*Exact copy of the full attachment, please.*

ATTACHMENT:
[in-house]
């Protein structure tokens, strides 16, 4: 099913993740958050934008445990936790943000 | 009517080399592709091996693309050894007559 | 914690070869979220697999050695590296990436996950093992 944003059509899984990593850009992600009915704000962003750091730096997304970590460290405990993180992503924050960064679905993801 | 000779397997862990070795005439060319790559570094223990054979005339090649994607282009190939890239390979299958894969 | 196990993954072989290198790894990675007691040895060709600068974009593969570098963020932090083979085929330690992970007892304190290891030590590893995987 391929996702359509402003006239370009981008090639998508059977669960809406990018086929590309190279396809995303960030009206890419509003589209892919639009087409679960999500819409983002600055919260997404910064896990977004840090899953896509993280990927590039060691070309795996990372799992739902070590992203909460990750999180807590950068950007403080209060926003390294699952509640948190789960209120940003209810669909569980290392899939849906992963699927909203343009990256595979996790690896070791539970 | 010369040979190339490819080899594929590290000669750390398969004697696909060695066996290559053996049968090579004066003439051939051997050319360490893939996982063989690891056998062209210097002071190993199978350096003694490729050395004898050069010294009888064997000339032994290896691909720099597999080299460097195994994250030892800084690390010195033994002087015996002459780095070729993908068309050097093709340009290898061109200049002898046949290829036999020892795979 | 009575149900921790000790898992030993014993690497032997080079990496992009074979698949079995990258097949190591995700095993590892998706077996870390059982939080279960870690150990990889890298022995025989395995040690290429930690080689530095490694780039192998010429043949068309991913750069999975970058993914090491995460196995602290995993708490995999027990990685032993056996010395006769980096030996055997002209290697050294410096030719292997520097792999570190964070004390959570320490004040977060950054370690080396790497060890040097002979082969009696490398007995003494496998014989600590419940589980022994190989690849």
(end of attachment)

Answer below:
[in-house]
């Protein structure tokens, strides 16, 4: 099913993740958050934008445990936790943000 | 009517080399592709091996693309050894007559 | 914690070869979220697999050695590296990436996950093992 944003059509899984990593850009992600009915704000962003750091730096997304970590460290405990993180992503924050960064679905993801 | 000779397997862990070795005439060319790559570094223990054979005339090649994607282009190939890239390979299958894969 | 196990993954072989290198790894990675007691040895060709600068974009593969570098963020932090083979085929330690992970007892304190290891030590590893995987 391929996702359509402003006239370009981008090639998508059977669960809406990018086929590309190279396809995303960030009206890419509003589209892919639009087409679960999500819409983002600055919260997404910064896990977004840090899953896509993280990927590039060691070309795996990372799992739902070590992203909460990750999180807590950068950007403080209060926003390294699952509640948190789960209120940003209810669909569980290392899939849906992963699927909203343009990256595979996790690896070791539970 | 010369040979190339490819080899594929590290000669750390398969004697696909060695066996290559053996049968090579004066003439051939051997050319360490893939996982063989690891056998062209210097002071190993199978350096003694490729050395004898050069010294009888064997000339032994290896691909720099597999080299460097195994994250030892800084690390010195033994002087015996002459780095070729993908068309050097093709340009290898061109200049002898046949290829036999020892795979 | 009575149900921790000790898992030993014993690497032997080079990496992009074979698949079995990258097949190591995700095993590892998706077996870390059982939080279960870690150990990889890298022995025989395995040690290429930690080689530095490694780039192998010429043949068309991913750069999975970058993914090491995460196995602290995993708490995999027990990685032993056996010395006769980096030996055997002209290697050294410096030719292997520097792999570190964070004390959570320490004040977060950054370690080396790497060890040097002979082969009696490398007995003494496998014989600590419940589980022994190989690849």